In our system of government, there are designated checks and balances designed to protect the individual from abuse, so that when one area fails, citizens can look to another branch. When it comes to the drug war, however, all bets are off.
Both the executive and legislative branches have been, for the most part, so corrupted by the drug war (or neutered by it) that they’re intractable despite scientific and public policy evidence. And they have maintained their position in the electorate in part through spewing decades of drug war propaganda (although that is now finally wearing thin).
The Supreme Court has long had a significant drug war exception to the Bill of Rights and has never really challenged the government to prove its blatantly false assertions that limiting rights will actually succeed in reducing drug problems.
That leaves the jury system. Nullification is a legitimate way to deal with bad laws, but even there, the Justice system has gone out of its way to try to convince juries that they don’t have that basic innate power.
Even still, the jury system could come into play. Lots of folks have noted there are so many drug cases, that if all drug defendants demanded a jury trial as entitled under the Constitution, the entire court system would collapse. And it’s true.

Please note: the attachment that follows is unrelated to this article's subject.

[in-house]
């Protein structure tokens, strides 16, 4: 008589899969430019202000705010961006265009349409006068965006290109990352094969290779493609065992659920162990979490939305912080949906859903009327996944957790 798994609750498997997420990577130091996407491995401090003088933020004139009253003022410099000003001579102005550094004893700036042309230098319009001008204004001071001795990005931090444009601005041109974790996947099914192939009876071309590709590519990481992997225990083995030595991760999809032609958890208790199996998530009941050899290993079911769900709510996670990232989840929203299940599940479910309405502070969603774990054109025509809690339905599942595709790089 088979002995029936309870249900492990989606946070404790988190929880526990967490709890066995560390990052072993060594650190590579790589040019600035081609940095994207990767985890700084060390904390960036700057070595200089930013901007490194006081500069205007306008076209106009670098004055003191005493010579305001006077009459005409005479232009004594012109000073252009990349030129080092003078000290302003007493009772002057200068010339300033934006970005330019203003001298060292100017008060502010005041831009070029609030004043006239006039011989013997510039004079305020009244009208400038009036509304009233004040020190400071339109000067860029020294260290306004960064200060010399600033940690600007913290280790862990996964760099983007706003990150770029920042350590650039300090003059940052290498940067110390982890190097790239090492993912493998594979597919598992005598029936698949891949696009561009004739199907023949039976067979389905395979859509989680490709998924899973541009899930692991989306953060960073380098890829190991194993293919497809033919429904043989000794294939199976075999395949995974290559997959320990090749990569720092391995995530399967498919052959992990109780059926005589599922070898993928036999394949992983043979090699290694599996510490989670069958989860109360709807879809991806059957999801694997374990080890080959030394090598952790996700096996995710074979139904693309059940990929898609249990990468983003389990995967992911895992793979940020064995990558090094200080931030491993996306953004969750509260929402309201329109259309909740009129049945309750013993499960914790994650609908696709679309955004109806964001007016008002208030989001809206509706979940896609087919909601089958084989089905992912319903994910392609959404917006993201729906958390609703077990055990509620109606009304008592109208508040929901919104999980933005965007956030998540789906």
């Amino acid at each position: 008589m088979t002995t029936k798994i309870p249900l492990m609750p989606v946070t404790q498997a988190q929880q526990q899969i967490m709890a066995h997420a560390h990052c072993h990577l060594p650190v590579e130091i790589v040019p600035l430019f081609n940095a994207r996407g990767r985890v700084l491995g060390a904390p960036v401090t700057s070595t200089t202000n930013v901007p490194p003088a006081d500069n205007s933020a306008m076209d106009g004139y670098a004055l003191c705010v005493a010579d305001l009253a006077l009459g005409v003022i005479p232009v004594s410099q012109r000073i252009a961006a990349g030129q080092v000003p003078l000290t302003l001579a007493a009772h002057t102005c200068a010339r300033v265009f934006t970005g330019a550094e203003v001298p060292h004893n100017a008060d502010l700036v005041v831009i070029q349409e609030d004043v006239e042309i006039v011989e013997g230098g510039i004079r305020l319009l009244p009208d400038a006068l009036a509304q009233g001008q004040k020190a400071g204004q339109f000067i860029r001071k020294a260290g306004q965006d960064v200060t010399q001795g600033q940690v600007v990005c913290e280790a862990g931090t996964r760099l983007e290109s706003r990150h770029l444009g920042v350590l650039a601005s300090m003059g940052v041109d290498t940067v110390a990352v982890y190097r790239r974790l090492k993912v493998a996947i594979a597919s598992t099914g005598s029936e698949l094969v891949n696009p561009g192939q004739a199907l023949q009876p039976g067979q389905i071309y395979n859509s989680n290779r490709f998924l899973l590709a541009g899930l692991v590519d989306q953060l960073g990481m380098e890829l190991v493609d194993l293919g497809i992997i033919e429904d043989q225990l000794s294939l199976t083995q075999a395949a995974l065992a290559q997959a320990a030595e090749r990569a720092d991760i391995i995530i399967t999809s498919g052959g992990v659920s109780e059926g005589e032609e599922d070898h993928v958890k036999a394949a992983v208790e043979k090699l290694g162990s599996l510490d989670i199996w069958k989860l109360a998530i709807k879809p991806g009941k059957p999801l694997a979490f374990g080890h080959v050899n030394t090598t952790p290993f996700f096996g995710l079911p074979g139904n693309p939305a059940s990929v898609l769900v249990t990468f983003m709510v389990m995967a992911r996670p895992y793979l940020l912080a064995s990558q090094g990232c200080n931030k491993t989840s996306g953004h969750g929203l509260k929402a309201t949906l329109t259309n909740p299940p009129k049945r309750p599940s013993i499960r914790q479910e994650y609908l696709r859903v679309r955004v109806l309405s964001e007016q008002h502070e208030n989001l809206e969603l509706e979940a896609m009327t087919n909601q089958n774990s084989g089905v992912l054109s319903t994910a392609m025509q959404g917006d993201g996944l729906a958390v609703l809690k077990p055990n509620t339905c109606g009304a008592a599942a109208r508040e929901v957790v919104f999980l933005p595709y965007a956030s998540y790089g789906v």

But here’s where the almost unlimited power of the prosecutor comes into play.
The legislatures have given prosecutors a virtual smorgasbord of charging options, almost all with steep minimum penalties — possession, sale, intent, conspiracy, school zones, gun laws, money laundering, etc. Without even batting an eye, they can pile up enough charges to put you in prison for eternity. (Some years back, one enterprising prosecutor even tried to use a terrorism law against weapons of mass destruction on a meth lab case.)
So going to court is no longer about determining guilt or non-guilt, but rather about negotiating with the prosecutor.
Jacob Sullum has a good piece about Chris Williams, the Montana medical marijuana grower: Plead Guilty or Go to Prison for Life
Yet five years is a cakewalk compared to the sentence Williams originally faced, which would have kept the 38-year-old father behind bars for the rest of his life. The difference is due to an extremely unusual post-conviction agreement that highlights the enormous power prosecutors wield as a result of mandatory minimum sentences so grotesquely unjust that in this case even they had to admit it.
Of more than two dozen Montana medical marijuana providers who were arrested following federal raids in March 2011, Williams is the only one who insisted on his right to a trial. For that he paid a steep price.
Significant reform of the Justice system is required if we’re going to salvage any meaning from our Constitution. But that won’t happen until we end this damned drug war.